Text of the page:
“Anxiety” derives from the Latin “anxietatem” and “anxious,” referring to a concerned, uneasy, troubled or anguished state of mind. Its contemporary, non-technical meaning is a feeling of worry, nervousness, or uneasiness, usually regarding some matter with an uncertain outcome, or in anticipation of an upcoming event. In the field of psychopathology, which clinical psychology and psychiatry are concerned about, anxiety is a concept of central importance.
Generally speaking, the technical use of anxiety refers to the subjective experience of apprehensiveness, uncertainty and helplessness in response to some as yet unrecognized factor within the self, or to some event in the external environment. When associated with an external event, there is no actual threat of danger. In addition to the subjective feelings noted above, one is also typically aware of physiological changes, including irregular breathing, tension of the skeletal musculature (e.g., weakness, shakiness, stiffness, etc.), cardiovascular changes (e.g., rapid heart beat, palpitations, increased blood pressure), and gastrointestinal changes (e.g., nausea, diarrhea, vomiting).
While beyond the scope of this article to go into exhaustive detail, there are several major distinctions that have been drawn in the basic understanding of anxiety.
Anxiety Versus Fear
Where anxiety, by definition, is a response to an unrecognized stimulus, when the associated stimulus (either internal or external) is recognized, the subjective response is distinguished as a “fear.” The reader who recognizes that phobias, by definition, have known triggering stimuli may object to this distinction, since phobias are classified among the anxiety disorders. In a subsequent article on specific disorders, I will address why this is not a contradiction.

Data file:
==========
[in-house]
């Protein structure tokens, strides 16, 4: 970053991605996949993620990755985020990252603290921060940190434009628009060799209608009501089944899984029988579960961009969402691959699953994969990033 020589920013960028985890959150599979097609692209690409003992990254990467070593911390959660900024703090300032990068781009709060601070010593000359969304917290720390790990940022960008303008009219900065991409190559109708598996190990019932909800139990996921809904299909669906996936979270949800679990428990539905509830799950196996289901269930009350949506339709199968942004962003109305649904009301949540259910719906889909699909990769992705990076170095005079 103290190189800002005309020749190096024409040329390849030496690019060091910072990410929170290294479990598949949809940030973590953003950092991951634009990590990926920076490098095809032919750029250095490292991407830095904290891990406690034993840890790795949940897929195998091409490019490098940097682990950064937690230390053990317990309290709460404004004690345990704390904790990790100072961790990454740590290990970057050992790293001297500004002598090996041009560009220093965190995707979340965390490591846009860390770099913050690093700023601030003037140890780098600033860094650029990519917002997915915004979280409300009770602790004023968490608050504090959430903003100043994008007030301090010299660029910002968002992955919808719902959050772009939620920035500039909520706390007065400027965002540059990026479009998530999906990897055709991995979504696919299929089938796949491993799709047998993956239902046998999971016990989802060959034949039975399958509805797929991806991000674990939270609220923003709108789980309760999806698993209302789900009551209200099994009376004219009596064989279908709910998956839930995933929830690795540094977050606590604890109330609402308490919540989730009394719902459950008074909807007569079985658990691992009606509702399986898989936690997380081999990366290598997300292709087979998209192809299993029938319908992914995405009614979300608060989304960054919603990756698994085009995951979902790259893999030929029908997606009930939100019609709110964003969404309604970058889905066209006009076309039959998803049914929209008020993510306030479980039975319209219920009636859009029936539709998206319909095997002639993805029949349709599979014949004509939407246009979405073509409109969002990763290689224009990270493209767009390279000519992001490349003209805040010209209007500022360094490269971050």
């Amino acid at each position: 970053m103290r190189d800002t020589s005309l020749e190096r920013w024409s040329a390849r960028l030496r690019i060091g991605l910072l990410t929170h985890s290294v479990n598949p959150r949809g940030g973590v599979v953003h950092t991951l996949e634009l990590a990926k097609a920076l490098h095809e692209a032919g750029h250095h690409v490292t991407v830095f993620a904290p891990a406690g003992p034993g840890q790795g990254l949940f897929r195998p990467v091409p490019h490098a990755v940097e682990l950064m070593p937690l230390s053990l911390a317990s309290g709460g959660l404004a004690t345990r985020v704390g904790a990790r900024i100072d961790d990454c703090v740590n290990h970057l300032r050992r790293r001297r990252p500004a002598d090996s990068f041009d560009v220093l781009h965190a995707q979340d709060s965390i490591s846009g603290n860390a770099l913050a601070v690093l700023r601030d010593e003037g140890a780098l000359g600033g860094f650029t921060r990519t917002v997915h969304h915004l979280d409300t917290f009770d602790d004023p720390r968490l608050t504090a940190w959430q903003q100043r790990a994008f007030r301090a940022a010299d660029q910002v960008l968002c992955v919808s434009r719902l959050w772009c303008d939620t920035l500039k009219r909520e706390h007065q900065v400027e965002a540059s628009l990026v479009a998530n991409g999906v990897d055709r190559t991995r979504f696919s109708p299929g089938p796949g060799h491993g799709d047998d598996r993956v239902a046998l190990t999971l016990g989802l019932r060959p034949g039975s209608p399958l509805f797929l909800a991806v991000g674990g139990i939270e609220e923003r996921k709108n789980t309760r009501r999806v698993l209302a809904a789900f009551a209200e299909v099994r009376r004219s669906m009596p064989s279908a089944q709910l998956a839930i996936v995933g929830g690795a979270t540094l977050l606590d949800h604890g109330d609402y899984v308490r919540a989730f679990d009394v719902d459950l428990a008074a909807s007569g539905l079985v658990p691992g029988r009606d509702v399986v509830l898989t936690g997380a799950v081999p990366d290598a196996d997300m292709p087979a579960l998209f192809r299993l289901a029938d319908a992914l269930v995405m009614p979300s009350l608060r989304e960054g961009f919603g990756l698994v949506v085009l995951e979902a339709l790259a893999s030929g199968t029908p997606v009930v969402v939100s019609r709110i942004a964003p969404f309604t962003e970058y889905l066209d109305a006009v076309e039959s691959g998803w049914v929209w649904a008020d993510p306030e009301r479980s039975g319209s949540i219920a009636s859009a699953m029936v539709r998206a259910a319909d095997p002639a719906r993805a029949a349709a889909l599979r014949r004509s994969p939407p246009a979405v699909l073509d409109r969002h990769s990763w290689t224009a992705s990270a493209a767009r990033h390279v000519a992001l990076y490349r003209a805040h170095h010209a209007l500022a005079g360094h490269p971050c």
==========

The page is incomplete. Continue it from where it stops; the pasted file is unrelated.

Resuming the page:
Manifest Versus Latent Anxiety
Manifest anxiety refers to the experience of the emotional and physiological signs of anxiety noted above. Latent anxiety refers to anxiety that is active but not seen. This latency may refer to one with a predisposition to respond with anxiety.
Conscious Versus Unconscious Anxiety
Conscious anxiety refers to the subjective anxiety response that the suffering individual can recognize and report feeling. Unconscious anxiety, by contrast, refers to physiological or behavioral expressions of anxiety in the absence of any feelings of being anxious. An individual who exhibits phobic avoidance without awareness of any feelings or physiological signs of anxiety could be described as exhibiting unconscious anxiety.
Primary Versus Signal Anxiety
Primary anxiety, in psychoanalytic theory, refers to the utterly overwhelming emotional experience exhibited when defense mechanisms fail to contain primitive and repressed material in the unconscious. This is commonly experienced in a very normal way in the occurrence of nightmares, where themes of fragmentation and annihilation are ubiquitous. Similar themes are also easily discerned in childrens’ stories like Humpty Dumpty, and in adult horror films where the most terrifying images are of victims pursued by forces of unseen but certain destructiveness. Signal anxiety is the internal warning mechanism, alerting the system to the stirrings in the unconscious that threaten equilibrium. Signal anxiety activates defense mechanisms to ensure primary anxiety does not intrude on consciousness.
This article has told you nothing about anxiety disorders that we hear about, such as social phobia, panic disorder, and obsessive compulsive disorder. Instead, the focus here has been to provide some conceptual and theoretical background to the anxiety construct as a basis for a discussion, in the next article, about specific anxiety disorders that you or those you know may have experienced.